Intersubjective realities occupy an enormous slice of our conscious bandwidth, their unexamined assumptions crucial factors in the best and worst of human behavior. These shared fictions have led to unprecedented achievements and power far beyond that of any other species. Believing Pharaoh was “the representative of god,” led to a national identity and the ability to administer a vast empire that – with just wood and stone for tools — built pyramids and controlled the Nile. Google raises money, hires programmers, and works to develop something – cyberspace – that never existed before. Entities — like nations or the European Union – organize and create common goals and commitments between hundreds of millions of people who have never met each other.
But the creation and sharing of imaginary realities has also led to the Holocaust; genocide of the Native Americans; ecological disaster; the Crusades; and the subjugation of women (their inferiority being “common knowledge” and pronounced by God himself).
The world defined by theist religions has faded, and the western world’s new fiction and belief – humanism – states there’s something special about our species. Different versions say it’s because we alone have eternal souls, are self-conscious, have an inner life, or have developed our reason and intellect beyond any of the other animals. True or not, (and science says not) this modern “religion” about human specialness has spawned the modern democratic state – with its Bill of Rights granting all people agreed-upon freedoms (speech, religion, due process, rights to vote, etc.). Proclaiming human life the highest valued, it asserts that the highest good – their development – will result from granting them the maximum liberty to do as they please.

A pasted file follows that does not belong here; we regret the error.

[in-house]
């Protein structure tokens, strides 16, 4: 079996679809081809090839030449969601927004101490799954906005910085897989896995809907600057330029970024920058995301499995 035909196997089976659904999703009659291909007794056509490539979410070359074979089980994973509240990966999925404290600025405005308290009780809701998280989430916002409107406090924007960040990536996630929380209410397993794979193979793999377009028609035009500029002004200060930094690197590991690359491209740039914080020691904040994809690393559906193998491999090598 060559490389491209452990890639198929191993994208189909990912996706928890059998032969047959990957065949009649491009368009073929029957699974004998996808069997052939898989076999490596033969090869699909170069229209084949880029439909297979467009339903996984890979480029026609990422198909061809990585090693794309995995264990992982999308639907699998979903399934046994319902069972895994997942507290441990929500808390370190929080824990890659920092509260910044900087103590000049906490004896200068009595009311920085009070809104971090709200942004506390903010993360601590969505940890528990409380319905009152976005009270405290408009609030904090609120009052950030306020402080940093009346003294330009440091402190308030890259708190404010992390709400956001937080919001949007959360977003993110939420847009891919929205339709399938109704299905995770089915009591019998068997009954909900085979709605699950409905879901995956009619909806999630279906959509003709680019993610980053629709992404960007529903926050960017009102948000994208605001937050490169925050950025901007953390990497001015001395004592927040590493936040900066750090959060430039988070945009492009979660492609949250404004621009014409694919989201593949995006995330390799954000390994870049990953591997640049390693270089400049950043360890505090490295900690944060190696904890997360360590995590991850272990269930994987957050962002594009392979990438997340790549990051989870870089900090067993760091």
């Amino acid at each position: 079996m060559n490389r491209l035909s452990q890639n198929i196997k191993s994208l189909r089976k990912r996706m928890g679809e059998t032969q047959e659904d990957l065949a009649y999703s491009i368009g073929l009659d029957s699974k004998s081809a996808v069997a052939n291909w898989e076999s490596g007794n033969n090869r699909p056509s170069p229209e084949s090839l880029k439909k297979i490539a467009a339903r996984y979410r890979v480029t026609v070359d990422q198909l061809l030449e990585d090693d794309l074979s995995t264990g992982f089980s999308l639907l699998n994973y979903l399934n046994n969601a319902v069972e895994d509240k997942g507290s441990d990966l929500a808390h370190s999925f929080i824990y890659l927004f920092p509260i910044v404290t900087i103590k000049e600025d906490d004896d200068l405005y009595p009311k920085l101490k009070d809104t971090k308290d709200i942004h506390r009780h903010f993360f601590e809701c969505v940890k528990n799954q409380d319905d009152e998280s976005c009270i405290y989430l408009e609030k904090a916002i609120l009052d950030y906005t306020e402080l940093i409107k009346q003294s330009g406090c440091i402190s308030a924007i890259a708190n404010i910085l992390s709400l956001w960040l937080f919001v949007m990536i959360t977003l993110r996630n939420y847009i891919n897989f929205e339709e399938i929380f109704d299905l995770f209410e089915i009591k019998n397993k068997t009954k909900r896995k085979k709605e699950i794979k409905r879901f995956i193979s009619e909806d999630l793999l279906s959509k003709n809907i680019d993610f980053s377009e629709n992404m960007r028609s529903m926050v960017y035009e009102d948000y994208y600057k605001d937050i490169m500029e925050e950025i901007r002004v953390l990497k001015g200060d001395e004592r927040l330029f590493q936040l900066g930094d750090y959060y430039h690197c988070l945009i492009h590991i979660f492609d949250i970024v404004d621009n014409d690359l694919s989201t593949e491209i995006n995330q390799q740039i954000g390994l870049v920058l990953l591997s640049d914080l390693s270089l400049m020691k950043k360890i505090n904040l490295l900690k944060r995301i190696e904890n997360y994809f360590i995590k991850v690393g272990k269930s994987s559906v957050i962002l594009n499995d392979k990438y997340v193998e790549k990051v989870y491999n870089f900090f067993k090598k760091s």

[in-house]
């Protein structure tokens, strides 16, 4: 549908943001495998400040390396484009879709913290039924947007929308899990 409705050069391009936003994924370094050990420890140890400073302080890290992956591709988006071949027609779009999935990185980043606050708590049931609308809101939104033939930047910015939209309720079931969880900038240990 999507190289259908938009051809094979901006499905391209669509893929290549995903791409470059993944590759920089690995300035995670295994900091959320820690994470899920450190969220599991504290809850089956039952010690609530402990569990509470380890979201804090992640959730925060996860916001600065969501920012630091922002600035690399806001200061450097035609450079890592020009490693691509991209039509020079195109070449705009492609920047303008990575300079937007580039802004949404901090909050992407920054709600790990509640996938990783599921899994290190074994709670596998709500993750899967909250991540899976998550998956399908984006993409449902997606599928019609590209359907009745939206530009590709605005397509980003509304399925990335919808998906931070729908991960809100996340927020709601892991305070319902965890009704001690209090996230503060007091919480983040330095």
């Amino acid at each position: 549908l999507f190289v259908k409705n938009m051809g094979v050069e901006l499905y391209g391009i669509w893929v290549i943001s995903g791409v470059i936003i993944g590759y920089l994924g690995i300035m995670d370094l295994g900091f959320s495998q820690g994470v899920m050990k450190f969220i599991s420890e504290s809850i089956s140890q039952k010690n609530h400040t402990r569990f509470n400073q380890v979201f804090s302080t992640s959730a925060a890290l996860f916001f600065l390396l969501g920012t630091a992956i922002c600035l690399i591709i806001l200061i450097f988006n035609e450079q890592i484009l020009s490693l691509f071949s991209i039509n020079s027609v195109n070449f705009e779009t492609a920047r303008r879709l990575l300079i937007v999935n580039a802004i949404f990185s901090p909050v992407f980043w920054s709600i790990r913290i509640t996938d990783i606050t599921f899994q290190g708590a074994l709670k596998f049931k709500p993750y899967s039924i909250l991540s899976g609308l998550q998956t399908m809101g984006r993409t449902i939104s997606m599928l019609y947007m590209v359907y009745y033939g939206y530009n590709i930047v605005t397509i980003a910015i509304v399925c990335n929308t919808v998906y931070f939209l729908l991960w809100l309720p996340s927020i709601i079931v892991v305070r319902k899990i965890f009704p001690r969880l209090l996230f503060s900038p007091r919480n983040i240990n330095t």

All well and good… so far. But the shared belief about the sacredness of human life has a shadow — believing that all those other, non-human lives – from coyotes to coral reefs – are not so sacred. We, or fictional entities like corporations, claim the right to do what we want with our “property,” to bludgeon or bulldoze other forms of life out of existence.
People are rarely put on trial for killing animals, but they are often prosecuted for damaging someone else’s property. Many say they want to “get more in touch with Nature,” while the meat they consume comes from animals who have never seen the light of day or been able to turn around in their cages. Today, primal, objective reality – plants, animals, and entire ecosystems – is at risk of being destroyed or irreparably damaged by the forces of, and assumptions behind, imaginary realities humans have created and live within.
In the vision quest process, a participant walks into the solitude of nature, consciously leaving the daily world – our intersubjective dream – behind. This allows the engagement with outer primal reality and inner reality to expand and come to the fore. As that happens, conflict between beliefs – many of which disconnect us from the earth, ourselves, and each other – and the encounter with the living, sensuous Earth and a vibrant inner life is highlighted. This creates an opening and a possibility to sever some of the unconscious beliefs – downloaded since infancy – that define the world and limit the possibilities of who we can be today.
Our time and culture need a new mythology, one that relinquishes human specialness (and separateness) in favor of community and the family of life… that acknowledges the sacredness of it all. Without it, we’ll never feel at home, like we belong, and the chance of avoiding ecological disaster will be slim. Finding, creating, and claiming this “dream” is meaningful and worthy of our souls. It’s a dream worth living.
Sparrow Hart — May 10, 2017
** My thanks go to Noval Noah Harari, writer of the books, Sapiens and Homo Deus, for some of the ideas that inspired this post..